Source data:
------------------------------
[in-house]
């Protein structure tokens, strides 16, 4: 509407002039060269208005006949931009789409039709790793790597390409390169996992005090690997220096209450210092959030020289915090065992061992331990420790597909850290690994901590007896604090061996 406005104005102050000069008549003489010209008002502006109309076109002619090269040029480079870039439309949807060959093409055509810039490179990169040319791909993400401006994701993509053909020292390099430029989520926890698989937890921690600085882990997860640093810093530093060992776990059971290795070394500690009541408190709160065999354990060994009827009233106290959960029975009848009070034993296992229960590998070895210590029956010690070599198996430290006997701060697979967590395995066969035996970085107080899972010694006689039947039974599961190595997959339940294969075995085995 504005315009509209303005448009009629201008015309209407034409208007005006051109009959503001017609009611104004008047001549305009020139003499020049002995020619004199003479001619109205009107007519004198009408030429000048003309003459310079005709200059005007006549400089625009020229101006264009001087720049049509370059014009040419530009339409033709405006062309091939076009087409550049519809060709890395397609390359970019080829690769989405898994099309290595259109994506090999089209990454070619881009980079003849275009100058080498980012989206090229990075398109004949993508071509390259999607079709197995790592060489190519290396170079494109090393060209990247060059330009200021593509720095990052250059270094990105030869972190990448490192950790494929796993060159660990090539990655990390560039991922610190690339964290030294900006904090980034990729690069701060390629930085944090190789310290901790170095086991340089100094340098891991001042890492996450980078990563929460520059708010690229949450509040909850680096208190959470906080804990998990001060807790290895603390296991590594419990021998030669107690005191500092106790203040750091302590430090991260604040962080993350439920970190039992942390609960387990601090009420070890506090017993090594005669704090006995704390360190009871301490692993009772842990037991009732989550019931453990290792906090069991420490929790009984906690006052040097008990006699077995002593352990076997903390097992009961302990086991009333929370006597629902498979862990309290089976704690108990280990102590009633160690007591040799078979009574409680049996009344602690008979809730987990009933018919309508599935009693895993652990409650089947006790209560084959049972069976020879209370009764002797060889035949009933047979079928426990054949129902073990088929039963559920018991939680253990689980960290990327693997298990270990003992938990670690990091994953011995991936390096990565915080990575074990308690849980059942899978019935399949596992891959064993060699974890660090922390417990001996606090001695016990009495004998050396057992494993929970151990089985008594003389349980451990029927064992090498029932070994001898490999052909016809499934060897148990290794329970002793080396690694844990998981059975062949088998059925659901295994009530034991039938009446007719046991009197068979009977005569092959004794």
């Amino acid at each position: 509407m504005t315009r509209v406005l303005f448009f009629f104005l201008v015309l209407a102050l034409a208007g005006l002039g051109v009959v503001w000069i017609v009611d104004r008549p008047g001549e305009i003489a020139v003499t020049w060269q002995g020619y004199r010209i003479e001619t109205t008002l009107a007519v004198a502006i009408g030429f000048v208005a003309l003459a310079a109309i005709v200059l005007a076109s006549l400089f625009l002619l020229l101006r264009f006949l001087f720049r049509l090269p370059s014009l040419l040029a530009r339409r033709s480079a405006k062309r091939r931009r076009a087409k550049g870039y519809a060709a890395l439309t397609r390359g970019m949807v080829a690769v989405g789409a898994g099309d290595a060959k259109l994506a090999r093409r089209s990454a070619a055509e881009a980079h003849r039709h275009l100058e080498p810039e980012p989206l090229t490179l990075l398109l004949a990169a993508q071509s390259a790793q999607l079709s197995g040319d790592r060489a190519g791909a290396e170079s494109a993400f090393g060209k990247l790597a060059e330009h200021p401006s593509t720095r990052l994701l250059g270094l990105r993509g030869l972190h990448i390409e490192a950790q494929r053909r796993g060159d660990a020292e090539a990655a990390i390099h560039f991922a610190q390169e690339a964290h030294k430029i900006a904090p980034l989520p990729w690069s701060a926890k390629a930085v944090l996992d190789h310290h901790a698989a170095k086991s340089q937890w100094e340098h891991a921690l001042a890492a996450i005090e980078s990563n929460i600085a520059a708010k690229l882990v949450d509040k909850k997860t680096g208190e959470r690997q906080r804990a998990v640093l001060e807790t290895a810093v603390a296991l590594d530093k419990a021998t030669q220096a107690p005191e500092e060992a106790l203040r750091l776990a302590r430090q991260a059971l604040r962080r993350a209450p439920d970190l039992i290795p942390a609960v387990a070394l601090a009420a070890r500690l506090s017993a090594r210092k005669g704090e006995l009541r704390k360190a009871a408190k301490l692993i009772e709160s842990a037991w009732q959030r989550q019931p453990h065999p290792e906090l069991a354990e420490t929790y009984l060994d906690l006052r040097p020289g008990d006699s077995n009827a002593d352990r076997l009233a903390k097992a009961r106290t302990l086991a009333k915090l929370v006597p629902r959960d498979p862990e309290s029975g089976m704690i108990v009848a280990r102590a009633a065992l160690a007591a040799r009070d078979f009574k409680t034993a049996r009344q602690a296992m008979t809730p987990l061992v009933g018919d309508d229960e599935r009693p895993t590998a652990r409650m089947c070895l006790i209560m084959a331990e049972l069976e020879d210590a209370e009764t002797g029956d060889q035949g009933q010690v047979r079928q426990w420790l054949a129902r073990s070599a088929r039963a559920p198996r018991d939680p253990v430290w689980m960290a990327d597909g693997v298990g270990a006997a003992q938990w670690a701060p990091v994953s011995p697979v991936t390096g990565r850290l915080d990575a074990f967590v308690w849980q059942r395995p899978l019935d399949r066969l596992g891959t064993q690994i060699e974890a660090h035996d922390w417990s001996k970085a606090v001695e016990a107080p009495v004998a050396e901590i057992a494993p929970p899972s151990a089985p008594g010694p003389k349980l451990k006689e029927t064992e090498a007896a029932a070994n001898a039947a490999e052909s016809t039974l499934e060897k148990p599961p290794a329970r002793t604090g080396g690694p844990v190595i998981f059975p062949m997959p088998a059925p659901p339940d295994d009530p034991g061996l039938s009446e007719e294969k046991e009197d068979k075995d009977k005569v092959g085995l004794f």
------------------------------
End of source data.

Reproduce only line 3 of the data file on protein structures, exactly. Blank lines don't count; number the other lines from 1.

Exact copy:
């Amino acid at each position: 509407m504005t315009r509209v406005l303005f448009f009629f104005l201008v015309l209407a102050l034409a208007g005006l002039g051109v009959v503001w000069i017609v009611d104004r008549p008047g001549e305009i003489a020139v003499t020049w060269q002995g020619y004199r010209i003479e001619t109205t008002l009107a007519v004198a502006i009408g030429f000048v208005a003309l003459a310079a109309i005709v200059l005007a076109s006549l400089f625009l002619l020229l101006r264009f006949l001087f720049r049509l090269p370059s014009l040419l040029a530009r339409r033709s480079a405006k062309r091939r931009r076009a087409k550049g870039y519809a060709a890395l439309t397609r390359g970019m949807v080829a690769v989405g789409a898994g099309d290595a060959k259109l994506a090999r093409r089209s990454a070619a055509e881009a980079h003849r039709h275009l100058e080498p810039e980012p989206l090229t490179l990075l398109l004949a990169a993508q071509s390259a790793q999607l079709s197995g040319d790592r060489a190519g791909a290396e170079s494109a993400f090393g060209k990247l790597a060059e330009h200021p401006s593509t720095r990052l994701l250059g270094l990105r993509g030869l972190h990448i390409e490192a950790q494929r053909r796993g060159d660990a020292e090539a990655a990390i390099h560039f991922a610190q390169e690339a964290h030294k430029i900006a904090p980034l989520p990729w690069s701060a926890k390629a930085v944090l996992d190789h310290h901790a698989a170095k086991s340089q937890w100094e340098h891991a921690l001042a890492a996450i005090e980078s990563n929460i600085a520059a708010k690229l882990v949450d509040k909850k997860t680096g208190e959470r690997q906080r804990a998990v640093l001060e807790t290895a810093v603390a296991l590594d530093k419990a021998t030669q220096a107690p005191e500092e060992a106790l203040r750091l776990a302590r430090q991260a059971l604040r962080r993350a209450p439920d970190l039992i290795p942390a609960v387990a070394l601090a009420a070890r500690l506090s017993a090594r210092k005669g704090e006995l009541r704390k360190a009871a408190k301490l692993i009772e709160s842990a037991w009732q959030r989550q019931p453990h065999p290792e906090l069991a354990e420490t929790y009984l060994d906690l006052r040097p020289g008990d006699s077995n009827a002593d352990r076997l009233a903390k097992a009961r106290t302990l086991a009333k915090l929370v006597p629902r959960d498979p862990e309290s029975g089976m704690i108990v009848a280990r102590a009633a065992l160690a007591a040799r009070d078979f009574k409680t034993a049996r009344q602690a296992m008979t809730p987990l061992v009933g018919d309508d229960e599935r009693p895993t590998a652990r409650m089947c070895l006790i209560m084959a331990e049972l069976e020879d210590a209370e009764t002797g029956d060889q035949g009933q010690v047979r079928q426990w420790l054949a129902r073990s070599a088929r039963a559920p198996r018991d939680p253990v430290w689980m960290a990327d597909g693997v298990g270990a006997a003992q938990w670690a701060p990091v994953s011995p697979v991936t390096g990565r850290l915080d990575a074990f967590v308690w849980q059942r395995p899978l019935d399949r066969l596992g891959t064993q690994i060699e974890a660090h035996d922390w417990s001996k970085a606090v001695e016990a107080p009495v004998a050396e901590i057992a494993p929970p899972s151990a089985p008594g010694p003389k349980l451990k006689e029927t064992e090498a007896a029932a070994n001898a039947a490999e052909s016809t039974l499934e060897k148990p599961p290794a329970r002793t604090g080396g690694p844990v190595i998981f059975p062949m997959p088998a059925p659901p339940d295994d009530p034991g061996l039938s009446e007719e294969k046991e009197d068979k075995d009977k005569v092959g085995l004794f």